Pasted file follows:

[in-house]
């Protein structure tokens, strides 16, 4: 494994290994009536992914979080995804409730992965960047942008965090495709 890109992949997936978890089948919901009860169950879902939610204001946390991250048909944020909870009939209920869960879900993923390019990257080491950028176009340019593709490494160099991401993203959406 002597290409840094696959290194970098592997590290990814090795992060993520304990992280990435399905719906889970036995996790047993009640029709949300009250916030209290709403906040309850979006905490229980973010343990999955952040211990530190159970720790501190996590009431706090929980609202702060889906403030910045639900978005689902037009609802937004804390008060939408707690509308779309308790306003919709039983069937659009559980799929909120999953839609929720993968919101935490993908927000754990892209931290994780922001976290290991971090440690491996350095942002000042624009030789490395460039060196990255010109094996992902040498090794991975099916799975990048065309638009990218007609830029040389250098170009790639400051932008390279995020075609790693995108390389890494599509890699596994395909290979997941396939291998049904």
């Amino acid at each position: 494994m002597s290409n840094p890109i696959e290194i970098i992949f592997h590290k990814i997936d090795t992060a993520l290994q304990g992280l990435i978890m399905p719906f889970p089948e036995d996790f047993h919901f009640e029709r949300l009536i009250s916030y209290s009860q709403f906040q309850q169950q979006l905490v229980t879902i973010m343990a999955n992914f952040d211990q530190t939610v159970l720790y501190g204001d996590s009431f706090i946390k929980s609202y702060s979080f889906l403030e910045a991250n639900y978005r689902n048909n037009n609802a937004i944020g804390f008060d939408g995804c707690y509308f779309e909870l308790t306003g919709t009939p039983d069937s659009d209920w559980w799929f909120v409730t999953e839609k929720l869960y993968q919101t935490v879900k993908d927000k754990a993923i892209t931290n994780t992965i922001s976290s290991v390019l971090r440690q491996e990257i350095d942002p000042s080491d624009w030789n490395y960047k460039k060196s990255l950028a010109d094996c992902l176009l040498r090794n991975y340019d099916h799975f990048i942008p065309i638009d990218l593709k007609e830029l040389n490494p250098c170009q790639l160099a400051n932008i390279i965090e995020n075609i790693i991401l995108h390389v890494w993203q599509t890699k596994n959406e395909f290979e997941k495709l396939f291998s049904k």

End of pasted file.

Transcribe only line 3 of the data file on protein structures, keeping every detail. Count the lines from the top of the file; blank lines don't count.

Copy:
């Amino acid at each position: 494994m002597s290409n840094p890109i696959e290194i970098i992949f592997h590290k990814i997936d090795t992060a993520l290994q304990g992280l990435i978890m399905p719906f889970p089948e036995d996790f047993h919901f009640e029709r949300l009536i009250s916030y209290s009860q709403f906040q309850q169950q979006l905490v229980t879902i973010m343990a999955n992914f952040d211990q530190t939610v159970l720790y501190g204001d996590s009431f706090i946390k929980s609202y702060s979080f889906l403030e910045a991250n639900y978005r689902n048909n037009n609802a937004i944020g804390f008060d939408g995804c707690y509308f779309e909870l308790t306003g919709t009939p039983d069937s659009d209920w559980w799929f909120v409730t999953e839609k929720l869960y993968q919101t935490v879900k993908d927000k754990a993923i892209t931290n994780t992965i922001s976290s290991v390019l971090r440690q491996e990257i350095d942002p000042s080491d624009w030789n490395y960047k460039k060196s990255l950028a010109d094996c992902l176009l040498r090794n991975y340019d099916h799975f990048i942008p065309i638009d990218l593709k007609e830029l040389n490494p250098c170009q790639l160099a400051n932008i390279i965090e995020n075609i790693i991401l995108h390389v890494w993203q599509t890699k596994n959406e395909f290979e997941k495709l396939f291998s049904k």